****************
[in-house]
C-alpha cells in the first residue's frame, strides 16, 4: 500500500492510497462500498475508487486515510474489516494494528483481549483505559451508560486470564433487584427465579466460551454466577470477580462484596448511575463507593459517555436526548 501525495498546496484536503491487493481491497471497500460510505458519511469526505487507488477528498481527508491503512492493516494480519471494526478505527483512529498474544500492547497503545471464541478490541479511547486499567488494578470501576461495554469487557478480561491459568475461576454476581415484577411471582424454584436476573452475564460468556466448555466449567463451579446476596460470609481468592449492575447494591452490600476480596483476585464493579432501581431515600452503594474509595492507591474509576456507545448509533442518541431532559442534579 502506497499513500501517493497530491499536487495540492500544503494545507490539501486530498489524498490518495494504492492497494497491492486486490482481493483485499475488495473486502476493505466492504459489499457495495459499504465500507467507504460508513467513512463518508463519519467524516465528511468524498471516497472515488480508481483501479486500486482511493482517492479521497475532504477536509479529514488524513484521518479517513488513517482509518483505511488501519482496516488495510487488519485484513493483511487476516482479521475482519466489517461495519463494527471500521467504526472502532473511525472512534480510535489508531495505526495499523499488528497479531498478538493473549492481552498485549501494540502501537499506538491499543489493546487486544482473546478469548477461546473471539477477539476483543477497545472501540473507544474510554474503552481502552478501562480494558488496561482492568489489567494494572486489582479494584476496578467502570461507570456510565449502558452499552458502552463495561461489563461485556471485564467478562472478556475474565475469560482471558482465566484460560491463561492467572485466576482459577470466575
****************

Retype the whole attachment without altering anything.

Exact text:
[in-house]
C-alpha cells in the first residue's frame, strides 16, 4: 500500500492510497462500498475508487486515510474489516494494528483481549483505559451508560486470564433487584427465579466460551454466577470477580462484596448511575463507593459517555436526548 501525495498546496484536503491487493481491497471497500460510505458519511469526505487507488477528498481527508491503512492493516494480519471494526478505527483512529498474544500492547497503545471464541478490541479511547486499567488494578470501576461495554469487557478480561491459568475461576454476581415484577411471582424454584436476573452475564460468556466448555466449567463451579446476596460470609481468592449492575447494591452490600476480596483476585464493579432501581431515600452503594474509595492507591474509576456507545448509533442518541431532559442534579 502506497499513500501517493497530491499536487495540492500544503494545507490539501486530498489524498490518495494504492492497494497491492486486490482481493483485499475488495473486502476493505466492504459489499457495495459499504465500507467507504460508513467513512463518508463519519467524516465528511468524498471516497472515488480508481483501479486500486482511493482517492479521497475532504477536509479529514488524513484521518479517513488513517482509518483505511488501519482496516488495510487488519485484513493483511487476516482479521475482519466489517461495519463494527471500521467504526472502532473511525472512534480510535489508531495505526495499523499488528497479531498478538493473549492481552498485549501494540502501537499506538491499543489493546487486544482473546478469548477461546473471539477477539476483543477497545472501540473507544474510554474503552481502552478501562480494558488496561482492568489489567494494572486489582479494584476496578467502570461507570456510565449502558452499552458502552463495561461489563461485556471485564467478562472478556475474565475469560482471558482465566484460560491463561492467572485466576482459577470466575